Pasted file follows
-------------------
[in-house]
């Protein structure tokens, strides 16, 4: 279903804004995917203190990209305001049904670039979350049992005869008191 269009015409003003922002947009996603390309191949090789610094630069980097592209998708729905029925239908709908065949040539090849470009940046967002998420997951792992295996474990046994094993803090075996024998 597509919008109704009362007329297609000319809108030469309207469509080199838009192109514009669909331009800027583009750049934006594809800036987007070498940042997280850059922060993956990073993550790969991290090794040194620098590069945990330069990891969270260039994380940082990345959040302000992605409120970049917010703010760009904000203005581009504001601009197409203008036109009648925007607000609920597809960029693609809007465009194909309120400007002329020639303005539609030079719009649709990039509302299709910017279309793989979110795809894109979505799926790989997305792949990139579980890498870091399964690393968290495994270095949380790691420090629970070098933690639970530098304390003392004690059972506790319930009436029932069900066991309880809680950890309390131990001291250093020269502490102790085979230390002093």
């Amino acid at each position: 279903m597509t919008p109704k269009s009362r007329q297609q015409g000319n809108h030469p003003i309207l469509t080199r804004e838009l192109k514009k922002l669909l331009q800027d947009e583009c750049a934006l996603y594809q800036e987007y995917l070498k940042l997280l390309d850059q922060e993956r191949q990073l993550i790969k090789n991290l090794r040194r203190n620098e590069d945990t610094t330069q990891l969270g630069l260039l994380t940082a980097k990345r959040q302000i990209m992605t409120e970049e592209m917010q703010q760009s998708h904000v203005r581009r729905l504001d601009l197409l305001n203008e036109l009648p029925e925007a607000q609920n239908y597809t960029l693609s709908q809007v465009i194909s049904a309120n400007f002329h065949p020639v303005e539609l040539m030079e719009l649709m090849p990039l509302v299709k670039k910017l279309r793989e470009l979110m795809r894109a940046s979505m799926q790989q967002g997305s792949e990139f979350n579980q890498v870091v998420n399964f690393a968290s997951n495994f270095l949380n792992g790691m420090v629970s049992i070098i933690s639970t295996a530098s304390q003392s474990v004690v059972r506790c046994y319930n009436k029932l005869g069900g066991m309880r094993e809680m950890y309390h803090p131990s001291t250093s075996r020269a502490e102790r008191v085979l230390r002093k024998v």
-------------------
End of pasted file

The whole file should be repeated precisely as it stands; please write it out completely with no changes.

[in-house]
């Protein structure tokens, strides 16, 4: 279903804004995917203190990209305001049904670039979350049992005869008191 269009015409003003922002947009996603390309191949090789610094630069980097592209998708729905029925239908709908065949040539090849470009940046967002998420997951792992295996474990046994094993803090075996024998 597509919008109704009362007329297609000319809108030469309207469509080199838009192109514009669909331009800027583009750049934006594809800036987007070498940042997280850059922060993956990073993550790969991290090794040194620098590069945990330069990891969270260039994380940082990345959040302000992605409120970049917010703010760009904000203005581009504001601009197409203008036109009648925007607000609920597809960029693609809007465009194909309120400007002329020639303005539609030079719009649709990039509302299709910017279309793989979110795809894109979505799926790989997305792949990139579980890498870091399964690393968290495994270095949380790691420090629970070098933690639970530098304390003392004690059972506790319930009436029932069900066991309880809680950890309390131990001291250093020269502490102790085979230390002093």
């Amino acid at each position: 279903m597509t919008p109704k269009s009362r007329q297609q015409g000319n809108h030469p003003i309207l469509t080199r804004e838009l192109k514009k922002l669909l331009q800027d947009e583009c750049a934006l996603y594809q800036e987007y995917l070498k940042l997280l390309d850059q922060e993956r191949q990073l993550i790969k090789n991290l090794r040194r203190n620098e590069d945990t610094t330069q990891l969270g630069l260039l994380t940082a980097k990345r959040q302000i990209m992605t409120e970049e592209m917010q703010q760009s998708h904000v203005r581009r729905l504001d601009l197409l305001n203008e036109l009648p029925e925007a607000q609920n239908y597809t960029l693609s709908q809007v465009i194909s049904a309120n400007f002329h065949p020639v303005e539609l040539m030079e719009l649709m090849p990039l509302v299709k670039k910017l279309r793989e470009l979110m795809r894109a940046s979505m799926q790989q967002g997305s792949e990139f979350n579980q890498v870091v998420n399964f690393a968290s997951n495994f270095l949380n792992g790691m420090v629970s049992i070098i933690s639970t295996a530098s304390q003392s474990v004690v059972r506790c046994y319930n009436k029932l005869g069900g066991m309880r094993e809680m950890y309390h803090p131990s001291t250093s075996r020269a502490e102790r008191v085979l230390r002093k024998v």